Curating the exhibition Architecture of War

Reading a Blue Print for the Manufacture of a Naval Gun by Leslie Cole © IWM (Art.IWM ART LD 1440)

Reading a Blue Print for the Manufacture of a Naval Gun by Leslie Cole © IWM (Art.IWM ART LD 1440)

As a new curator in the team which look after our superb art collection, I was delighted to be invited to curate the upcoming art exhibition Architecture of War.

One of the new exhibitions open to the public at IWM London during our ongoing transformation, the exhibition presents artists’ responses to the impact of warfare on places. Spanning almost a century of British art, from the First World War to the present day, Architecture of War features works by artists including William Orpen, Ronald Searle, William Scott and Langlands and Bell.

All the artworks on display are from IWM’s collection, which is one of the most important representations of twentieth century British art in the world. During my first week as a new curator back in October 2012 I was introduced to the art store where most of the collection is held. Pulling out sliding racks and investigating portfolios I was in my element. I found many images of cities, ruins, factories, bunkers, trenches and prisons from across the collection. It made me think about the far-ranging effect of conflict on people’s lives, the impact it has on the very fabric of the places we inhabit, and the things that we build during times of war.

Echo of the Bombardment by Keith Vaughan © artist's estate

Echo of the Bombardment by Keith Vaughan © artist’s estate Detail

It was difficult to narrow down the final selection. I used a broad definition of ‘war architecture’ so a range of subjects could be included within the exhibition. There are images of construction such as Leslie Cole’s Reading a Blue Print for the Manufacture of a Naval Gun, a scene of harmony and cooperation. On the flip-side, many works are about destruction. Keith Vaughan’s Echo of the Bombardment conveys the mental strain of living in a home under threat from aerial attack.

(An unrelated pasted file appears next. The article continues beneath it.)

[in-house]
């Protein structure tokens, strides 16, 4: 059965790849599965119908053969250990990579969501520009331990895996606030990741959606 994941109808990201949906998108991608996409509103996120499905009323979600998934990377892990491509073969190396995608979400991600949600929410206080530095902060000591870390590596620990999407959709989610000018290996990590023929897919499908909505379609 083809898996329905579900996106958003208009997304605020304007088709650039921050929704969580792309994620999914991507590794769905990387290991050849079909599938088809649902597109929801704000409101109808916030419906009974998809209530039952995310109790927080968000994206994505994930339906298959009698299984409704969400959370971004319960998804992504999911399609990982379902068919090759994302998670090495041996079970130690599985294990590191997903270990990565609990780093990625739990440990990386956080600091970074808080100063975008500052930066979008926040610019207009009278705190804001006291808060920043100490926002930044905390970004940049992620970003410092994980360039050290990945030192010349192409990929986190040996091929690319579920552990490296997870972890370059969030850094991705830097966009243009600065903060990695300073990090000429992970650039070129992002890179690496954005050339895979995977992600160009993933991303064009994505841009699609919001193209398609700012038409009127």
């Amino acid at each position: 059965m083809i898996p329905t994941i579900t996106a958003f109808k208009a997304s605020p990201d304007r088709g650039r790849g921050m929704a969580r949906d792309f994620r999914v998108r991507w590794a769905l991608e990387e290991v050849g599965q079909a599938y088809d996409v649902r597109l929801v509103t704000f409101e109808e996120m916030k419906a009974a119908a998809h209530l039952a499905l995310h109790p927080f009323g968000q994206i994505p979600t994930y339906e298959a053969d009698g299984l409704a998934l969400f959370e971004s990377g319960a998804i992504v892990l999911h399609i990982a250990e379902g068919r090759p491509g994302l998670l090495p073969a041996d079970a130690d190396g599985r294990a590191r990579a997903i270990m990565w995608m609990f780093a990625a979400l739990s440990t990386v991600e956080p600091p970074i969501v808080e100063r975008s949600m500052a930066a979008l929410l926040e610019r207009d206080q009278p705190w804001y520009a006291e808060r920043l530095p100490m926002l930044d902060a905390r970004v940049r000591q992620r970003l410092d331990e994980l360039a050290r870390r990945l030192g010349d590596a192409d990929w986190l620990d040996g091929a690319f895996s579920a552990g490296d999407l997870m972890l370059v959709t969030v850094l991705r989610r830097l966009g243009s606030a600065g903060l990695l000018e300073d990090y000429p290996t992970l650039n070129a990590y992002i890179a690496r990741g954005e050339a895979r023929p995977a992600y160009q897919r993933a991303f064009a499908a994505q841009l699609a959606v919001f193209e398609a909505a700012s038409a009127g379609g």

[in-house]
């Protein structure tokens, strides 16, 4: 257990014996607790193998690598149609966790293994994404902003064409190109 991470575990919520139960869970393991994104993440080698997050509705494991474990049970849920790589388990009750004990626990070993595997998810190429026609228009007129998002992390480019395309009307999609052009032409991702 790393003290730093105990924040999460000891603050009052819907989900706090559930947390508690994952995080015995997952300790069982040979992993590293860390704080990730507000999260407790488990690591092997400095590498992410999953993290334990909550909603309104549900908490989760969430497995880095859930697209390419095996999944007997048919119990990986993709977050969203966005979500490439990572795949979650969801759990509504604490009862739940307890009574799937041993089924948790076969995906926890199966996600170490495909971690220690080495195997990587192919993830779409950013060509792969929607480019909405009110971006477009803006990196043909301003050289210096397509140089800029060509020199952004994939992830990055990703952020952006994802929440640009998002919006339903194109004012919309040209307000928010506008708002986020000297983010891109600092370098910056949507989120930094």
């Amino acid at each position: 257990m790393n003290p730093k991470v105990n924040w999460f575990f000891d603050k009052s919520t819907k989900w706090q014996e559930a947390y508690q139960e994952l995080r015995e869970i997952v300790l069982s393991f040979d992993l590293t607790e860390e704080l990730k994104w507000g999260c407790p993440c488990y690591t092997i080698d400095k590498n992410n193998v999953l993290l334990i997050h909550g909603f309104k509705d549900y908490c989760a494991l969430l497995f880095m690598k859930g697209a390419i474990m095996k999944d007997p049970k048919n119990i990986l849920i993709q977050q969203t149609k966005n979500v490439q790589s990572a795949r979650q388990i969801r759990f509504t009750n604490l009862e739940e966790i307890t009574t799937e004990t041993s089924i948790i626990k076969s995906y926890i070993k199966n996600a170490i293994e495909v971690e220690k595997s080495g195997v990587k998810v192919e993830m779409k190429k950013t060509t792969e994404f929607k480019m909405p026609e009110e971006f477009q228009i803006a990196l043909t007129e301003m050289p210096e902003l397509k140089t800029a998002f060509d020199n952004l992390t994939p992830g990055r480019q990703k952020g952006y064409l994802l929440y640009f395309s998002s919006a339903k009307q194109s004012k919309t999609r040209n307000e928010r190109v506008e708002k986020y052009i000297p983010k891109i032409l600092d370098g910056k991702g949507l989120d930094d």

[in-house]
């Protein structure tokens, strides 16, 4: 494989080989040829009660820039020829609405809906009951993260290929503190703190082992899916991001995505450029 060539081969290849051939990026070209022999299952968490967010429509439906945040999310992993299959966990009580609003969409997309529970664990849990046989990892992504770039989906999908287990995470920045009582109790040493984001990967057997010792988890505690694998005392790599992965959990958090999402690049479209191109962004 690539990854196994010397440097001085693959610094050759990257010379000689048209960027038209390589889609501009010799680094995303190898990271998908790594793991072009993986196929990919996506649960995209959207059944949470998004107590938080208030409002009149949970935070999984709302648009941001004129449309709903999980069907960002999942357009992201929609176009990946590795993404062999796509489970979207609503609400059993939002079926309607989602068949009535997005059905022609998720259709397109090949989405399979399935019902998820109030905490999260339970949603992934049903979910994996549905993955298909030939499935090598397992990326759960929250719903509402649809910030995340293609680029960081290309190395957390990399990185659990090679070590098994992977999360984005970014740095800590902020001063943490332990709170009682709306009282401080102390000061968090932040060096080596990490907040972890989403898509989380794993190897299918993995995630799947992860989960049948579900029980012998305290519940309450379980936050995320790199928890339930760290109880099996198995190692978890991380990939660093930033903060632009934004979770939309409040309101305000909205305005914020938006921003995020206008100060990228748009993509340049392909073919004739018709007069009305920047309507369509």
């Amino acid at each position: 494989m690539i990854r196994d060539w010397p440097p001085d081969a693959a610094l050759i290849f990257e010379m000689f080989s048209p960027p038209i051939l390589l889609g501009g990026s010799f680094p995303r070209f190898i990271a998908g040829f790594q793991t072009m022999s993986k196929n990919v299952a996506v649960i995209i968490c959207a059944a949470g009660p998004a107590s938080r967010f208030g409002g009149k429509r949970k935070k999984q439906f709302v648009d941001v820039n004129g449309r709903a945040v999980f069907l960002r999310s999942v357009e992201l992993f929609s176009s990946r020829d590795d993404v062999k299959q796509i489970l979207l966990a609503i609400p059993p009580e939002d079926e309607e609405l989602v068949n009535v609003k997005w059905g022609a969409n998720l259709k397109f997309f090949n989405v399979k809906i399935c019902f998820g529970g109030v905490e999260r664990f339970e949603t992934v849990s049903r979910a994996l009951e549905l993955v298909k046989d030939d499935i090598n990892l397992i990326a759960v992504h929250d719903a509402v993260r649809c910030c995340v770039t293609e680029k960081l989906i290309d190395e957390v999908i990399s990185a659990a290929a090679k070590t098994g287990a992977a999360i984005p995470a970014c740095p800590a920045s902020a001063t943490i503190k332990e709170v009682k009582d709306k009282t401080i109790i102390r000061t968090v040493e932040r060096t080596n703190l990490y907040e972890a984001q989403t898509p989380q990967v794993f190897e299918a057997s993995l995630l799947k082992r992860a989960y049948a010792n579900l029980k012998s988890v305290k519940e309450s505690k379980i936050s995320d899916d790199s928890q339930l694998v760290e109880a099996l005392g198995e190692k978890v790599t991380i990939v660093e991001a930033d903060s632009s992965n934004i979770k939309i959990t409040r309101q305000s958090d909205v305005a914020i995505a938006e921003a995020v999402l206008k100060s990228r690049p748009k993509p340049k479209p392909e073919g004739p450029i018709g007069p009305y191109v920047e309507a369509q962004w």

Pictures about conflict and cities include images of the Berlin wall, Northern Ireland’s murals, and London at different times throughout the twentieth century. George Kenner’s rather relaxed View Overlooking London from Alexandra Palace doesn’t at first appear to be a wartime scene. However, once you notice the watchtowers you realise it shows a snapshot of life as an enemy alien imprisoned during the First World War.

View Overlooking London by George Kenner © artist's estate Detail

View Overlooking London by George Kenner © artist’s estate Detail

I found many atmospheric images of the inside of shelters, control rooms and barracks. The threat from outside hangs over several of these cramped spaces. The bleak view of barricades from the window dominates Anthony Davies’s domestic scene, No Surrender 1.

I’m hoping a visit to Architecture of War will be a visually stimulating and immersive experience. Starting with the energy of industry, progress through the galleries takes in the chaos and alienation of war before entering the more confined space of the final room with its focus on interiors. Whether reaching this area feels more comforting or more alarming will be up to you to decide.

Architecture of War opens 29 July. Admission is free. To find out more visit

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